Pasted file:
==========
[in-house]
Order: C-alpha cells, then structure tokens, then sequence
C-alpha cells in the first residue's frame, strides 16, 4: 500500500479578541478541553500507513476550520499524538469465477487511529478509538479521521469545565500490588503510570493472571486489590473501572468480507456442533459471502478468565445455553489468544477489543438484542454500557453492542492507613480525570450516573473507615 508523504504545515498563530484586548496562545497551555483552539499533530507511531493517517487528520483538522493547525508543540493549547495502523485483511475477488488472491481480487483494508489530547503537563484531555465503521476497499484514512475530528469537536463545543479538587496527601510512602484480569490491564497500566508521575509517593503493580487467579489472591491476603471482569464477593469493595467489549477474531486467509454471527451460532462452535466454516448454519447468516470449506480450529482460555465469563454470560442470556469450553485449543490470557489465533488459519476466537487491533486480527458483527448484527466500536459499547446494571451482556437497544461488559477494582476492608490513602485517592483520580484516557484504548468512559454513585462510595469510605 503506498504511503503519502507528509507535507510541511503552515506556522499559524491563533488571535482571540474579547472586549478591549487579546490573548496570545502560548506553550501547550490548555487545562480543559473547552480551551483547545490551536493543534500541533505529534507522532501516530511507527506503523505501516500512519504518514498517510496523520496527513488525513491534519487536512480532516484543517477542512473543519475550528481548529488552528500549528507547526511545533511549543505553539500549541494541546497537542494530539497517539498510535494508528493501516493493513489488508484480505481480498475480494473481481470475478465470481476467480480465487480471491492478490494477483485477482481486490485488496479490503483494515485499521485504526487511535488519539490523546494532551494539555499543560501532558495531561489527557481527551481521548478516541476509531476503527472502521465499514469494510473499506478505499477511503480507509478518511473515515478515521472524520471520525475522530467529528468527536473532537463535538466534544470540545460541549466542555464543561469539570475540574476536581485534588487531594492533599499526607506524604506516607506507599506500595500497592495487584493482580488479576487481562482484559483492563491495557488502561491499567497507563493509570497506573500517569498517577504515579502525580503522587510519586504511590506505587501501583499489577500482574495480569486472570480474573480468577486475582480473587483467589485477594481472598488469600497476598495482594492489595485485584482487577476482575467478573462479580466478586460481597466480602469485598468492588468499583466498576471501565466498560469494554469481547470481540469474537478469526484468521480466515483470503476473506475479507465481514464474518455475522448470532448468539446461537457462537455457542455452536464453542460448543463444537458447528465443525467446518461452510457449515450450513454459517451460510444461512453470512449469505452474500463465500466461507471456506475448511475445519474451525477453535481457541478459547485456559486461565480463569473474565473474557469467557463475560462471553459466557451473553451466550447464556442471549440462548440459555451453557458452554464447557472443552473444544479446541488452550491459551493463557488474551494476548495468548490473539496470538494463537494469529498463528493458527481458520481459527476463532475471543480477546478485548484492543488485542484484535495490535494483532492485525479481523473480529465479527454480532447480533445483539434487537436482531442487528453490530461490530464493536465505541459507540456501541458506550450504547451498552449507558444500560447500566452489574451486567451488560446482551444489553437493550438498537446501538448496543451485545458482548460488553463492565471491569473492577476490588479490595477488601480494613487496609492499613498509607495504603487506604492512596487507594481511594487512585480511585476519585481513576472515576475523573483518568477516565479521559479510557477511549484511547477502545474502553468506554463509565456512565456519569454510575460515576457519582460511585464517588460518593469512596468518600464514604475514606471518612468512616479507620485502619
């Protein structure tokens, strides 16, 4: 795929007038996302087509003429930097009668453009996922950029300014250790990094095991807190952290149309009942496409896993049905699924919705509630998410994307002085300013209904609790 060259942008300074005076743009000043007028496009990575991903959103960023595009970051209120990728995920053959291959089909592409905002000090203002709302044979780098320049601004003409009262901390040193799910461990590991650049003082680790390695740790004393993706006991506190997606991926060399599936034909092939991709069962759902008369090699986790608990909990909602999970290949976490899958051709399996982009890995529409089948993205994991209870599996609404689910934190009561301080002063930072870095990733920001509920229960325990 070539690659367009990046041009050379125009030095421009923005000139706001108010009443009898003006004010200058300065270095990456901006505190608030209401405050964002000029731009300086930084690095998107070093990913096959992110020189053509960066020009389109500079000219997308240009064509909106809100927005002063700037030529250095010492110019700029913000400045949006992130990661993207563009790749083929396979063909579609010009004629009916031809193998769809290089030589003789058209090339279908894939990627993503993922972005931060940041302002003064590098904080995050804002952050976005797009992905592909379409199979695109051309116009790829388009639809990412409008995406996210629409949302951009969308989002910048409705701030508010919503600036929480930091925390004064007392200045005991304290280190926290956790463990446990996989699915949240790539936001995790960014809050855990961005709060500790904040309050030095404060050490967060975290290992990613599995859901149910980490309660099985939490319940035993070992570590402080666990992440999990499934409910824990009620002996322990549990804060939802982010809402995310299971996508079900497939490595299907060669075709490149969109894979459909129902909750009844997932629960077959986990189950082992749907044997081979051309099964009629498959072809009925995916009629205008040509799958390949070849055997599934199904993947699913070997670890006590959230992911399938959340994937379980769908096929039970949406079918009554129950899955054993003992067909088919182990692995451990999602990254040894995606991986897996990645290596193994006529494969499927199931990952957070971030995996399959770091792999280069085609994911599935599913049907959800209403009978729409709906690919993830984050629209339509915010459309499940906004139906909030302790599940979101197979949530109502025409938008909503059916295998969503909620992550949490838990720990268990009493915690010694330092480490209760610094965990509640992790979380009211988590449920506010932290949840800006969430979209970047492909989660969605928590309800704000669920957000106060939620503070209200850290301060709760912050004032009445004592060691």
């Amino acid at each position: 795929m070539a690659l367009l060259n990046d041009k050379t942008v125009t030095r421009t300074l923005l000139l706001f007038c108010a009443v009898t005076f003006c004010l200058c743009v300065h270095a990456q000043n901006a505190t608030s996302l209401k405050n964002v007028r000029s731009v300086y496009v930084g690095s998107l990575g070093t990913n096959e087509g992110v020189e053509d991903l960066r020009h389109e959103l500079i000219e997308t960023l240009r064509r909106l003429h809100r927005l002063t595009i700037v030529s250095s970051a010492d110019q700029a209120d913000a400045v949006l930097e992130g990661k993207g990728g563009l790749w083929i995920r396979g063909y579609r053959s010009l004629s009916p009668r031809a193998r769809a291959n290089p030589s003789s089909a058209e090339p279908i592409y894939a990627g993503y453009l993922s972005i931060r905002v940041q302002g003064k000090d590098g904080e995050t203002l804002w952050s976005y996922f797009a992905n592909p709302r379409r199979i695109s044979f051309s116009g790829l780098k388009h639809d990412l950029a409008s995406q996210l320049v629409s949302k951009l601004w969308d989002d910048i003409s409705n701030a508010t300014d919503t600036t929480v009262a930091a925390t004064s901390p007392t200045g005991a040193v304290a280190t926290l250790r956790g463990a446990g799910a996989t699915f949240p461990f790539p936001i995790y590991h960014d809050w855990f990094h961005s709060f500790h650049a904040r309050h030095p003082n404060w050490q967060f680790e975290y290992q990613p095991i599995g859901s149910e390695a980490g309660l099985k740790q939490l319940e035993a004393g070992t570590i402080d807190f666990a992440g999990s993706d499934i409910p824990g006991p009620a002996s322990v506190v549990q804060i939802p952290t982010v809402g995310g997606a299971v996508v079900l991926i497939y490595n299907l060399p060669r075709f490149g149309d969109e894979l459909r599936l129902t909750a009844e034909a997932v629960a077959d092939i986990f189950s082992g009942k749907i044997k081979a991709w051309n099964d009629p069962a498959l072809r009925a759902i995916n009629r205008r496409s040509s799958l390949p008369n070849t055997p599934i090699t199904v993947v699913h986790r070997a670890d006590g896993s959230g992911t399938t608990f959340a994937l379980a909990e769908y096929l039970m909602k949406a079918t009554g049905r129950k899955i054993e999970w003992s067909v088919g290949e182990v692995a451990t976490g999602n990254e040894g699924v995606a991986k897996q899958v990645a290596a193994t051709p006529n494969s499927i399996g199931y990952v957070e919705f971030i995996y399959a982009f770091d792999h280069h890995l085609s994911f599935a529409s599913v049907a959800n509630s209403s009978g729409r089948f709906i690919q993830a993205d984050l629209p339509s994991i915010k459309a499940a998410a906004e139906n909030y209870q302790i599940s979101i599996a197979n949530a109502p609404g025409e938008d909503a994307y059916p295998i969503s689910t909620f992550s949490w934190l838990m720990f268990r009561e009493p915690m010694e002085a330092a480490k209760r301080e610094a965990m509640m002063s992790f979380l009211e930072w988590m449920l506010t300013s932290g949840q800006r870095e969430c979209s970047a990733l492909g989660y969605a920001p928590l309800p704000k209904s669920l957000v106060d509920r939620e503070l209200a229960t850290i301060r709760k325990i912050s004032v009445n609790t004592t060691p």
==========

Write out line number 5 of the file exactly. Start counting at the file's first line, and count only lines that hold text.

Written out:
């Amino acid at each position: 795929m070539a690659l367009l060259n990046d041009k050379t942008v125009t030095r421009t300074l923005l000139l706001f007038c108010a009443v009898t005076f003006c004010l200058c743009v300065h270095a990456q000043n901006a505190t608030s996302l209401k405050n964002v007028r000029s731009v300086y496009v930084g690095s998107l990575g070093t990913n096959e087509g992110v020189e053509d991903l960066r020009h389109e959103l500079i000219e997308t960023l240009r064509r909106l003429h809100r927005l002063t595009i700037v030529s250095s970051a010492d110019q700029a209120d913000a400045v949006l930097e992130g990661k993207g990728g563009l790749w083929i995920r396979g063909y579609r053959s010009l004629s009916p009668r031809a193998r769809a291959n290089p030589s003789s089909a058209e090339p279908i592409y894939a990627g993503y453009l993922s972005i931060r905002v940041q302002g003064k000090d590098g904080e995050t203002l804002w952050s976005y996922f797009a992905n592909p709302r379409r199979i695109s044979f051309s116009g790829l780098k388009h639809d990412l950029a409008s995406q996210l320049v629409s949302k951009l601004w969308d989002d910048i003409s409705n701030a508010t300014d919503t600036t929480v009262a930091a925390t004064s901390p007392t200045g005991a040193v304290a280190t926290l250790r956790g463990a446990g799910a996989t699915f949240p461990f790539p936001i995790y590991h960014d809050w855990f990094h961005s709060f500790h650049a904040r309050h030095p003082n404060w050490q967060f680790e975290y290992q990613p095991i599995g859901s149910e390695a980490g309660l099985k740790q939490l319940e035993a004393g070992t570590i402080d807190f666990a992440g999990s993706d499934i409910p824990g006991p009620a002996s322990v506190v549990q804060i939802p952290t982010v809402g995310g997606a299971v996508v079900l991926i497939y490595n299907l060399p060669r075709f490149g149309d969109e894979l459909r599936l129902t909750a009844e034909a997932v629960a077959d092939i986990f189950s082992g009942k749907i044997k081979a991709w051309n099964d009629p069962a498959l072809r009925a759902i995916n009629r205008r496409s040509s799958l390949p008369n070849t055997p599934i090699t199904v993947v699913h986790r070997a670890d006590g896993s959230g992911t399938t608990f959340a994937l379980a909990e769908y096929l039970m909602k949406a079918t009554g049905r129950k899955i054993e999970w003992s067909v088919g290949e182990v692995a451990t976490g999602n990254e040894g699924v995606a991986k897996q899958v990645a290596a193994t051709p006529n494969s499927i399996g199931y990952v957070e919705f971030i995996y399959a982009f770091d792999h280069h890995l085609s994911f599935a529409s599913v049907a959800n509630s209403s009978g729409r089948f709906i690919q993830a993205d984050l629209p339509s994991i915010k459309a499940a998410a906004e139906n909030y209870q302790i599940s979101i599996a197979n949530a109502p609404g025409e938008d909503a994307y059916p295998i969503s689910t909620f992550s949490w934190l838990m720990f268990r009561e009493p915690m010694e002085a330092a480490k209760r301080e610094a965990m509640m002063s992790f979380l009211e930072w988590m449920l506010t300013s932290g949840q800006r870095e969430c979209s970047a990733l492909g989660y969605a920001p928590l309800p704000k209904s669920l957000v106060d509920r939620e503070l209200a229960t850290i301060r709760k325990i912050s004032v009445n609790t004592t060691p």